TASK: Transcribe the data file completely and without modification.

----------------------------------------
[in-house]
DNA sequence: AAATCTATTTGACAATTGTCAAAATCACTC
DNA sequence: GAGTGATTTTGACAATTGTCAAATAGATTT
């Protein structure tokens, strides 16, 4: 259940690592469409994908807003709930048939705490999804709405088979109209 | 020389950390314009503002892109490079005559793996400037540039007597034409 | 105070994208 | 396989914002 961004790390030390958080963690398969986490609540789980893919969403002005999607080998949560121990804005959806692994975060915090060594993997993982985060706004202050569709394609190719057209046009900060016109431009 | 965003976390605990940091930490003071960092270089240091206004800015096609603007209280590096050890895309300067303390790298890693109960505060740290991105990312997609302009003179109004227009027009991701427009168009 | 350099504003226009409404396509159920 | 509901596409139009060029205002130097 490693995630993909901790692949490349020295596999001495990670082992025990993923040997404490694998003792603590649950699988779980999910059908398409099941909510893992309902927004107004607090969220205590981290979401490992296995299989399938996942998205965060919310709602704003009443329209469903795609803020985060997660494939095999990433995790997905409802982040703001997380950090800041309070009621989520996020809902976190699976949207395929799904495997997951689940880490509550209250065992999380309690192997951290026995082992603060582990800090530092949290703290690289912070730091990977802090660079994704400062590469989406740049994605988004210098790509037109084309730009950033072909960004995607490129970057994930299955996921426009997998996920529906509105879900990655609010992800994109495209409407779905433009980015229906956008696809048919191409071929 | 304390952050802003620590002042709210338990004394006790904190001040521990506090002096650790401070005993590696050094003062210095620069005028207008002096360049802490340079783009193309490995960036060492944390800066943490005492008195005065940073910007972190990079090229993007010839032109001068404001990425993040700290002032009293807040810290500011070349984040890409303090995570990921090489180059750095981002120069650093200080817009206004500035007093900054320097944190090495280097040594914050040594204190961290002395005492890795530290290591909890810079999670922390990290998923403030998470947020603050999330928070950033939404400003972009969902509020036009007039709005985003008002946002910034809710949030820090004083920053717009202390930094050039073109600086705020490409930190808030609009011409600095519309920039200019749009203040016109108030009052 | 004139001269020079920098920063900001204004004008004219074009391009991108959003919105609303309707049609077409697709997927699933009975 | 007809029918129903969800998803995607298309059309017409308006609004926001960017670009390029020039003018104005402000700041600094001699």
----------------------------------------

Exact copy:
[in-house]
DNA sequence: AAATCTATTTGACAATTGTCAAAATCACTC
DNA sequence: GAGTGATTTTGACAATTGTCAAATAGATTT
């Protein structure tokens, strides 16, 4: 259940690592469409994908807003709930048939705490999804709405088979109209 | 020389950390314009503002892109490079005559793996400037540039007597034409 | 105070994208 | 396989914002 961004790390030390958080963690398969986490609540789980893919969403002005999607080998949560121990804005959806692994975060915090060594993997993982985060706004202050569709394609190719057209046009900060016109431009 | 965003976390605990940091930490003071960092270089240091206004800015096609603007209280590096050890895309300067303390790298890693109960505060740290991105990312997609302009003179109004227009027009991701427009168009 | 350099504003226009409404396509159920 | 509901596409139009060029205002130097 490693995630993909901790692949490349020295596999001495990670082992025990993923040997404490694998003792603590649950699988779980999910059908398409099941909510893992309902927004107004607090969220205590981290979401490992296995299989399938996942998205965060919310709602704003009443329209469903795609803020985060997660494939095999990433995790997905409802982040703001997380950090800041309070009621989520996020809902976190699976949207395929799904495997997951689940880490509550209250065992999380309690192997951290026995082992603060582990800090530092949290703290690289912070730091990977802090660079994704400062590469989406740049994605988004210098790509037109084309730009950033072909960004995607490129970057994930299955996921426009997998996920529906509105879900990655609010992800994109495209409407779905433009980015229906956008696809048919191409071929 | 304390952050802003620590002042709210338990004394006790904190001040521990506090002096650790401070005993590696050094003062210095620069005028207008002096360049802490340079783009193309490995960036060492944390800066943490005492008195005065940073910007972190990079090229993007010839032109001068404001990425993040700290002032009293807040810290500011070349984040890409303090995570990921090489180059750095981002120069650093200080817009206004500035007093900054320097944190090495280097040594914050040594204190961290002395005492890795530290290591909890810079999670922390990290998923403030998470947020603050999330928070950033939404400003972009969902509020036009007039709005985003008002946002910034809710949030820090004083920053717009202390930094050039073109600086705020490409930190808030609009011409600095519309920039200019749009203040016109108030009052 | 004139001269020079920098920063900001204004004008004219074009391009991108959003919105609303309707049609077409697709997927699933009975 | 007809029918129903969800998803995607298309059309017409308006609004926001960017670009390029020039003018104005402000700041600094001699």